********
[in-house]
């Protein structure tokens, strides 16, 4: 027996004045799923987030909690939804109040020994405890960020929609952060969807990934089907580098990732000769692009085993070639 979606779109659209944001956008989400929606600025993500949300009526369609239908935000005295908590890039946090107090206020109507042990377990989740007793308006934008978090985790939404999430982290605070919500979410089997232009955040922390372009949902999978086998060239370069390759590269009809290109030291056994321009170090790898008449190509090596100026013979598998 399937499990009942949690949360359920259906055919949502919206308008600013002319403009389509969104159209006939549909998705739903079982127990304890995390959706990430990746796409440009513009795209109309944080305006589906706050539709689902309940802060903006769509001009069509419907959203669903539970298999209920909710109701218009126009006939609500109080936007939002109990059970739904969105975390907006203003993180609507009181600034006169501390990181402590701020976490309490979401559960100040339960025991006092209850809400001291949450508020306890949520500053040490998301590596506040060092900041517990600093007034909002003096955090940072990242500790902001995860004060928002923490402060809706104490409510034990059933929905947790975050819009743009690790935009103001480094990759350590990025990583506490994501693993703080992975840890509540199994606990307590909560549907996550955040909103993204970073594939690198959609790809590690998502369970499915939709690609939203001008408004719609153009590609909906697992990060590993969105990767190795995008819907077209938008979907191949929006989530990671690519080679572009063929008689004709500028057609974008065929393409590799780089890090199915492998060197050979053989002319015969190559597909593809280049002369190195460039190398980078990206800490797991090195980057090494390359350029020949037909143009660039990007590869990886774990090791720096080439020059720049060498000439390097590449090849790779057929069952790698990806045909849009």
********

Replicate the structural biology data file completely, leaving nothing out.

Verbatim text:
[in-house]
């Protein structure tokens, strides 16, 4: 027996004045799923987030909690939804109040020994405890960020929609952060969807990934089907580098990732000769692009085993070639 979606779109659209944001956008989400929606600025993500949300009526369609239908935000005295908590890039946090107090206020109507042990377990989740007793308006934008978090985790939404999430982290605070919500979410089997232009955040922390372009949902999978086998060239370069390759590269009809290109030291056994321009170090790898008449190509090596100026013979598998 399937499990009942949690949360359920259906055919949502919206308008600013002319403009389509969104159209006939549909998705739903079982127990304890995390959706990430990746796409440009513009795209109309944080305006589906706050539709689902309940802060903006769509001009069509419907959203669903539970298999209920909710109701218009126009006939609500109080936007939002109990059970739904969105975390907006203003993180609507009181600034006169501390990181402590701020976490309490979401559960100040339960025991006092209850809400001291949450508020306890949520500053040490998301590596506040060092900041517990600093007034909002003096955090940072990242500790902001995860004060928002923490402060809706104490409510034990059933929905947790975050819009743009690790935009103001480094990759350590990025990583506490994501693993703080992975840890509540199994606990307590909560549907996550955040909103993204970073594939690198959609790809590690998502369970499915939709690609939203001008408004719609153009590609909906697992990060590993969105990767190795995008819907077209938008979907191949929006989530990671690519080679572009063929008689004709500028057609974008065929393409590799780089890090199915492998060197050979053989002319015969190559597909593809280049002369190195460039190398980078990206800490797991090195980057090494390359350029020949037909143009660039990007590869990886774990090791720096080439020059720049060498000439390097590449090849790779057929069952790698990806045909849009």